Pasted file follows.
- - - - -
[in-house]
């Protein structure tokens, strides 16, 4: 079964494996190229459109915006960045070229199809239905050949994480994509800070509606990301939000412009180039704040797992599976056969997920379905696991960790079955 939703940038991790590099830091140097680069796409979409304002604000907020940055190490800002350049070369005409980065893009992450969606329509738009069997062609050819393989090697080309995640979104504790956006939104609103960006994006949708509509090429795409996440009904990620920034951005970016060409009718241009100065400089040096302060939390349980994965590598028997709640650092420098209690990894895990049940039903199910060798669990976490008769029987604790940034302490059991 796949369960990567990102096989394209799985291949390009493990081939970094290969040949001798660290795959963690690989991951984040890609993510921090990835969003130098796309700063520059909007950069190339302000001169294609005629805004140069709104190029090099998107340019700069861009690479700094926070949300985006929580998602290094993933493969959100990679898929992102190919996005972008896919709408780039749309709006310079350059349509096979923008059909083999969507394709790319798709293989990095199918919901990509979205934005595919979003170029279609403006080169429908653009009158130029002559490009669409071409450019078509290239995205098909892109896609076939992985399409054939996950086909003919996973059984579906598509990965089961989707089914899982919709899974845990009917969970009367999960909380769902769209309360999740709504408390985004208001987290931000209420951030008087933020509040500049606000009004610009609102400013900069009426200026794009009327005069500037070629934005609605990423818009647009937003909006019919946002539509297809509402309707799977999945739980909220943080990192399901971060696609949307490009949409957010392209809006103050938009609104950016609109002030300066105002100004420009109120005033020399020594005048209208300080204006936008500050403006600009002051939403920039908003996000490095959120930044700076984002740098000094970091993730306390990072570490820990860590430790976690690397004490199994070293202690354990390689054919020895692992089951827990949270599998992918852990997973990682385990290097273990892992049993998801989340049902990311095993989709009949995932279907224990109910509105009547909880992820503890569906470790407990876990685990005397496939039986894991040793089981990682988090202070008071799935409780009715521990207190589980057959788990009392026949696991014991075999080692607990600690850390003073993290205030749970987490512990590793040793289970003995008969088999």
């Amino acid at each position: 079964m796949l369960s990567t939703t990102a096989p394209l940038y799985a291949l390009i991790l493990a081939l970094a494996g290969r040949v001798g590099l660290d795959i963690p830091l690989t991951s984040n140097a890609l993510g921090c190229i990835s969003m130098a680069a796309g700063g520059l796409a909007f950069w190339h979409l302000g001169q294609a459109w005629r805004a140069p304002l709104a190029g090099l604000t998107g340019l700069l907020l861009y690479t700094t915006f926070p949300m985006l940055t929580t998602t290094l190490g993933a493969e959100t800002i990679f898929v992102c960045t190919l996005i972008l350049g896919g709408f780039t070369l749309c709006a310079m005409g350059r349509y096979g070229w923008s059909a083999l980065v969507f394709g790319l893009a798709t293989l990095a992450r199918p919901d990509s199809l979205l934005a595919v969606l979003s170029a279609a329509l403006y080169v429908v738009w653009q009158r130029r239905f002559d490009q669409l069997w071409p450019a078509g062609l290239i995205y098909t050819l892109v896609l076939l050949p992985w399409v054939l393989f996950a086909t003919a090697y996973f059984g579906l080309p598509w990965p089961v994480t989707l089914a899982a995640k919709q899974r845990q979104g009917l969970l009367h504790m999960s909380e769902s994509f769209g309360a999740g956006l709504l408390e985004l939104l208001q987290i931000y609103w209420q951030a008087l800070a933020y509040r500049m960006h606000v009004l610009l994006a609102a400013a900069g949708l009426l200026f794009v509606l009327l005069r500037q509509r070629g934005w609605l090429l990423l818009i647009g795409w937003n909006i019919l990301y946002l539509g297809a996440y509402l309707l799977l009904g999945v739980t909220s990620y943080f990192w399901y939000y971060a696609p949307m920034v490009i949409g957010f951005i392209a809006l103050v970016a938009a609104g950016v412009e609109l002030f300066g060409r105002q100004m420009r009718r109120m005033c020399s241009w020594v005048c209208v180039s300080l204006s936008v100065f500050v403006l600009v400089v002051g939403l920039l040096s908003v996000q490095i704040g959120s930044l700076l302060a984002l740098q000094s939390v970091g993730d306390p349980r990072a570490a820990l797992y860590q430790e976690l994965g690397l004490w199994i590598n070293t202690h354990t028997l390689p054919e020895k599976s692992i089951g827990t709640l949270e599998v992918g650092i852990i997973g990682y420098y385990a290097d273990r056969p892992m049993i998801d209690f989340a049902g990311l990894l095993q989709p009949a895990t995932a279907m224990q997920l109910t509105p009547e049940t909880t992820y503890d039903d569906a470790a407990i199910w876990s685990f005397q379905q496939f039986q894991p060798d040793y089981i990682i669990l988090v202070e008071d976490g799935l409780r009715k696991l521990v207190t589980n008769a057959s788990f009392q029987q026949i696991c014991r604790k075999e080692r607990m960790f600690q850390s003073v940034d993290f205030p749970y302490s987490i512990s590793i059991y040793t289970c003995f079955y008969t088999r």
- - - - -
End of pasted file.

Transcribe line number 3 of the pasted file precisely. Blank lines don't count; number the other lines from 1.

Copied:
């Amino acid at each position: 079964m796949l369960s990567t939703t990102a096989p394209l940038y799985a291949l390009i991790l493990a081939l970094a494996g290969r040949v001798g590099l660290d795959i963690p830091l690989t991951s984040n140097a890609l993510g921090c190229i990835s969003m130098a680069a796309g700063g520059l796409a909007f950069w190339h979409l302000g001169q294609a459109w005629r805004a140069p304002l709104a190029g090099l604000t998107g340019l700069l907020l861009y690479t700094t915006f926070p949300m985006l940055t929580t998602t290094l190490g993933a493969e959100t800002i990679f898929v992102c960045t190919l996005i972008l350049g896919g709408f780039t070369l749309c709006a310079m005409g350059r349509y096979g070229w923008s059909a083999l980065v969507f394709g790319l893009a798709t293989l990095a992450r199918p919901d990509s199809l979205l934005a595919v969606l979003s170029a279609a329509l403006y080169v429908v738009w653009q009158r130029r239905f002559d490009q669409l069997w071409p450019a078509g062609l290239i995205y098909t050819l892109v896609l076939l050949p992985w399409v054939l393989f996950a086909t003919a090697y996973f059984g579906l080309p598509w990965p089961v994480t989707l089914a899982a995640k919709q899974r845990q979104g009917l969970l009367h504790m999960s909380e769902s994509f769209g309360a999740g956006l709504l408390e985004l939104l208001q987290i931000y609103w209420q951030a008087l800070a933020y509040r500049m960006h606000v009004l610009l994006a609102a400013a900069g949708l009426l200026f794009v509606l009327l005069r500037q509509r070629g934005w609605l090429l990423l818009i647009g795409w937003n909006i019919l990301y946002l539509g297809a996440y509402l309707l799977l009904g999945v739980t909220s990620y943080f990192w399901y939000y971060a696609p949307m920034v490009i949409g957010f951005i392209a809006l103050v970016a938009a609104g950016v412009e609109l002030f300066g060409r105002q100004m420009r009718r109120m005033c020399s241009w020594v005048c209208v180039s300080l204006s936008v100065f500050v403006l600009v400089v002051g939403l920039l040096s908003v996000q490095i704040g959120s930044l700076l302060a984002l740098q000094s939390v970091g993730d306390p349980r990072a570490a820990l797992y860590q430790e976690l994965g690397l004490w199994i590598n070293t202690h354990t028997l390689p054919e020895k599976s692992i089951g827990t709640l949270e599998v992918g650092i852990i997973g990682y420098y385990a290097d273990r056969p892992m049993i998801d209690f989340a049902g990311l990894l095993q989709p009949a895990t995932a279907m224990q997920l109910t509105p009547e049940t909880t992820y503890d039903d569906a470790a407990i199910w876990s685990f005397q379905q496939f039986q894991p060798d040793y089981i990682i669990l988090v202070e008071d976490g799935l409780r009715k696991l521990v207190t589980n008769a057959s788990f009392q029987q026949i696991c014991r604790k075999e080692r607990m960790f600690q850390s003073v940034d993290f205030p749970y302490s987490i512990s590793i059991y040793t289970c003995f079955y008969t088999r």